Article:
The U.S. economic outlook is dimming and a downturn could be on the horizon as the Federal Reserve moves to tame the hottest inflation in four decades, according to Fannie Mae economists.
The mortgage lender said in a new economic and housing forecast that the economy faces a "modest recession" in 2023 as a result of the Fed's aggressive monetary policy tightening trajectory, fallout from the Russian war in Ukraine and the worst inflation in a generation.
"We continue to see multiple drivers of economic growth through 2022, but the need to rein in inflation, combined with other economic indicators, such as the recent inversion of the Treasury yield curve, led us to meaningfully downgrade our expectations for economic growth in 2023," Doug Duncan, Fannie Mae’s chief economist, said in a statement.
Still, Fannie Mae said it does not expect the recession to be worse than the one seen in 2008 in the wake of the financial crisis, largely because of the current state of the housing market, including a mortgage credit quality that is "far superior" and mortgage lenders that are better equipped than they were a decade ago.
The company expects home sales, house prices and mortgage volumes to drop over the course of the next two years "to a pace more consistent with income growth and interest rates," Duncan said.
The analysis comes as the Fed takes a more hawkish approach to fighting inflation, which is at the highest level since December 1981. Policymakers raised rates by a quarter-percentage point in March, and have since signaled support for a faster, half-percentage point increase at their May meeting.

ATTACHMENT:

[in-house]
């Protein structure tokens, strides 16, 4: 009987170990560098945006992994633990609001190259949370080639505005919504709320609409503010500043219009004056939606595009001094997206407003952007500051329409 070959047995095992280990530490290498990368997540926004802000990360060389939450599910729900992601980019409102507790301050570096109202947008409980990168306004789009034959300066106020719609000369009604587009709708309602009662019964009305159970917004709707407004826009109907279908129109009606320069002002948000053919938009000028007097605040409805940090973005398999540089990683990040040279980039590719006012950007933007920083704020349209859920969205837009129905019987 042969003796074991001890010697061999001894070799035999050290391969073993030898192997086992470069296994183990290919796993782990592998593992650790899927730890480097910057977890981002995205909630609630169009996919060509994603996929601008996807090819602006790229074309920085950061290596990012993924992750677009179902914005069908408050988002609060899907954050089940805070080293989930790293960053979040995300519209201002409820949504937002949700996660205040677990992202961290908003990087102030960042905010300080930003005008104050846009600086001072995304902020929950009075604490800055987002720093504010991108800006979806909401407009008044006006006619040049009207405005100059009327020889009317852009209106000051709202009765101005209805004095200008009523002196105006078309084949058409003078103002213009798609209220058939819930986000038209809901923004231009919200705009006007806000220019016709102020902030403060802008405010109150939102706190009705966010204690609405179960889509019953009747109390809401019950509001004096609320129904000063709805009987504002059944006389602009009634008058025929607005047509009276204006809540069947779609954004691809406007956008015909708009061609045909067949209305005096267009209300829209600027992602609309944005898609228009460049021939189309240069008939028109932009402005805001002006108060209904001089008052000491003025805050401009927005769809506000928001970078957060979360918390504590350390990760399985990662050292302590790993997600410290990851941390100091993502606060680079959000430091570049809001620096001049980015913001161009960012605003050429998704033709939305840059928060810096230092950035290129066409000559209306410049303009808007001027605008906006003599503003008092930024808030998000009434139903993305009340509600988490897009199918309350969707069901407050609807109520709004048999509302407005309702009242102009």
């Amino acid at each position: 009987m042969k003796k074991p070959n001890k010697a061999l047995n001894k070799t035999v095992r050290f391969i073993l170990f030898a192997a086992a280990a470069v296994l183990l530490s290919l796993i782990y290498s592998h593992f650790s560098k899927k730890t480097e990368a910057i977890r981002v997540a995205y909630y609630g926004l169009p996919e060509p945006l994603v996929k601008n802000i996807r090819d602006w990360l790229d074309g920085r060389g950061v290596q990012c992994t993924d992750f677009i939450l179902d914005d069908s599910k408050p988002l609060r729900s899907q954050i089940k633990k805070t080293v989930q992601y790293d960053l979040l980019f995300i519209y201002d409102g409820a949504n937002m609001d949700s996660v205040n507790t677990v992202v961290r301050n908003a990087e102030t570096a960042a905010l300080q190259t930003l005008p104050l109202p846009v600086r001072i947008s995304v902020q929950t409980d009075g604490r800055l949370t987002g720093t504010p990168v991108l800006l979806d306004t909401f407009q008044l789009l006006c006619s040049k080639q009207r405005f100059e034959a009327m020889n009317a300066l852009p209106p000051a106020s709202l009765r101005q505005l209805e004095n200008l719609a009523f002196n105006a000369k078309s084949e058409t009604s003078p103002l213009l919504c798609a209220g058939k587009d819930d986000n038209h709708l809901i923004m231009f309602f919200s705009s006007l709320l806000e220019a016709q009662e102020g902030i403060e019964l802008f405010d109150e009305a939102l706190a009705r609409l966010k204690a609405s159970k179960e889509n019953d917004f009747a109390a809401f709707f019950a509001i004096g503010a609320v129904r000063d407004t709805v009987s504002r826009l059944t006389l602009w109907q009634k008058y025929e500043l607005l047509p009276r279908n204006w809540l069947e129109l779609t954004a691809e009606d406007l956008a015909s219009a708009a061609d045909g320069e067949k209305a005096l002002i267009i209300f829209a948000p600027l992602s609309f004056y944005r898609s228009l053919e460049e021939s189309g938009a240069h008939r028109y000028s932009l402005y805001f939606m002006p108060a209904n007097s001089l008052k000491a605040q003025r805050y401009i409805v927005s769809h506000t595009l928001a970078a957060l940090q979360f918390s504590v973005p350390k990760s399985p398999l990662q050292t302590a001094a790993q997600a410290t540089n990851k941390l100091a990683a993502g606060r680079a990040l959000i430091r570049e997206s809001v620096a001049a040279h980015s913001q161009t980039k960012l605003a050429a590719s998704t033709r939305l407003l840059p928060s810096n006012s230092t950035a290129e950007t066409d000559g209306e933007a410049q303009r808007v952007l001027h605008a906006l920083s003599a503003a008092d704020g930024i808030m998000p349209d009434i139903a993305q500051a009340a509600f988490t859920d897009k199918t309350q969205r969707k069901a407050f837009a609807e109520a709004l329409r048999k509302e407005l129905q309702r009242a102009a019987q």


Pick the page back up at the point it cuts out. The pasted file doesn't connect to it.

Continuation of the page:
Traders are now pricing in more than a 95% chance of a hefty half-point rate jump when policymakers meet next month.
"If we conclude that it is appropriate to move more aggressively by raising the federal funds rate by more than 25 basis points at a meeting or meetings, we will do so," Federal Reserve Chairman Jerome Powell said in March. "And if we determine that we need to tighten beyond common measures of neutral and into a more restrictive stance, we will do that as well."
Some economists believe the Fed waited too long to confront the burst in inflation, while others have expressed concerns that moving too quickly to stabilize prices risks triggering an economic recession. Hiking interest rates tends to create higher rates on consumer and business loans, which slows the economy by forcing employers to cut back on spending.
Still, Powell has pushed back against concern that further tightening by the central bank will trigger a recession and has maintained optimism that the Fed can strike a delicate balance between taming inflation without crushing the economy.
"The probability of a recession in the next year is not particularly elevated," Powell told reporters during the Fed's March meeting, citing the strong labor market, solid payroll growth and strong business and household balance sheets. "All signs are that this is a strong economy, and one that will be able to flourish in the face of less accommodative monetary policy."